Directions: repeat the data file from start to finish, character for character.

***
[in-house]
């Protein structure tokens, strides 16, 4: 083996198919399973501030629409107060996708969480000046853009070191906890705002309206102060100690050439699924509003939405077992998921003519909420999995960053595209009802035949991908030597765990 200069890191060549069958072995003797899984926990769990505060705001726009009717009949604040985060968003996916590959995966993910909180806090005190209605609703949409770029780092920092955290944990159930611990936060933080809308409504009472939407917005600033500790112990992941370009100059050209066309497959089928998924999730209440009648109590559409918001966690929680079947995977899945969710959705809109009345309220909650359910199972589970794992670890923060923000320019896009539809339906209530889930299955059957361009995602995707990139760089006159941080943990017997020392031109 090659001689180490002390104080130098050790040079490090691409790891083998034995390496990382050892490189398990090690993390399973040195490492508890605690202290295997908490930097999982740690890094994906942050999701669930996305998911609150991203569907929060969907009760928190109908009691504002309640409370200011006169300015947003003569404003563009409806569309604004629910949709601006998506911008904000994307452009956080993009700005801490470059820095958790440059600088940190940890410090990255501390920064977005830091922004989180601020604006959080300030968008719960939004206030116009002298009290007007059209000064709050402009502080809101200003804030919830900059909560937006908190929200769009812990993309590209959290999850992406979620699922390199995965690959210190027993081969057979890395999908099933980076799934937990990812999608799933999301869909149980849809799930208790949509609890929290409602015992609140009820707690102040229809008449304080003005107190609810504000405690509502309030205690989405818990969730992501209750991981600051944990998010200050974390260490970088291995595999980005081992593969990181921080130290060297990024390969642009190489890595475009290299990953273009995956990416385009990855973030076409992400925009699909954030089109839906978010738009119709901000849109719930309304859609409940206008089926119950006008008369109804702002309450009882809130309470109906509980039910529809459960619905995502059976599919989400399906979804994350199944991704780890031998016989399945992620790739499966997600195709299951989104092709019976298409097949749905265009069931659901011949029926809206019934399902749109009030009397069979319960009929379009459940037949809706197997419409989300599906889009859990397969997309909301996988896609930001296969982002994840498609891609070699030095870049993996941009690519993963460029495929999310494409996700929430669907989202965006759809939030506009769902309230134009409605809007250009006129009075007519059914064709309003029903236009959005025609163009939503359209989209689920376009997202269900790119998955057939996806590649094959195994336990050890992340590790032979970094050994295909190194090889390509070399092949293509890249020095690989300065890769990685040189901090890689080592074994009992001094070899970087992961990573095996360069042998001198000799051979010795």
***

[in-house]
């Protein structure tokens, strides 16, 4: 083996198919399973501030629409107060996708969480000046853009070191906890705002309206102060100690050439699924509003939405077992998921003519909420999995960053595209009802035949991908030597765990 200069890191060549069958072995003797899984926990769990505060705001726009009717009949604040985060968003996916590959995966993910909180806090005190209605609703949409770029780092920092955290944990159930611990936060933080809308409504009472939407917005600033500790112990992941370009100059050209066309497959089928998924999730209440009648109590559409918001966690929680079947995977899945969710959705809109009345309220909650359910199972589970794992670890923060923000320019896009539809339906209530889930299955059957361009995602995707990139760089006159941080943990017997020392031109 090659001689180490002390104080130098050790040079490090691409790891083998034995390496990382050892490189398990090690993390399973040195490492508890605690202290295997908490930097999982740690890094994906942050999701669930996305998911609150991203569907929060969907009760928190109908009691504002309640409370200011006169300015947003003569404003563009409806569309604004629910949709601006998506911008904000994307452009956080993009700005801490470059820095958790440059600088940190940890410090990255501390920064977005830091922004989180601020604006959080300030968008719960939004206030116009002298009290007007059209000064709050402009502080809101200003804030919830900059909560937006908190929200769009812990993309590209959290999850992406979620699922390199995965690959210190027993081969057979890395999908099933980076799934937990990812999608799933999301869909149980849809799930208790949509609890929290409602015992609140009820707690102040229809008449304080003005107190609810504000405690509502309030205690989405818990969730992501209750991981600051944990998010200050974390260490970088291995595999980005081992593969990181921080130290060297990024390969642009190489890595475009290299990953273009995956990416385009990855973030076409992400925009699909954030089109839906978010738009119709901000849109719930309304859609409940206008089926119950006008008369109804702002309450009882809130309470109906509980039910529809459960619905995502059976599919989400399906979804994350199944991704780890031998016989399945992620790739499966997600195709299951989104092709019976298409097949749905265009069931659901011949029926809206019934399902749109009030009397069979319960009929379009459940037949809706197997419409989300599906889009859990397969997309909301996988896609930001296969982002994840498609891609070699030095870049993996941009690519993963460029495929999310494409996700929430669907989202965006759809939030506009769902309230134009409605809007250009006129009075007519059914064709309003029903236009959005025609163009939503359209989209689920376009997202269900790119998955057939996806590649094959195994336990050890992340590790032979970094050994295909190194090889390509070399092949293509890249020095690989300065890769990685040189901090890689080592074994009992001094070899970087992961990573095996360069042998001198000799051979010795």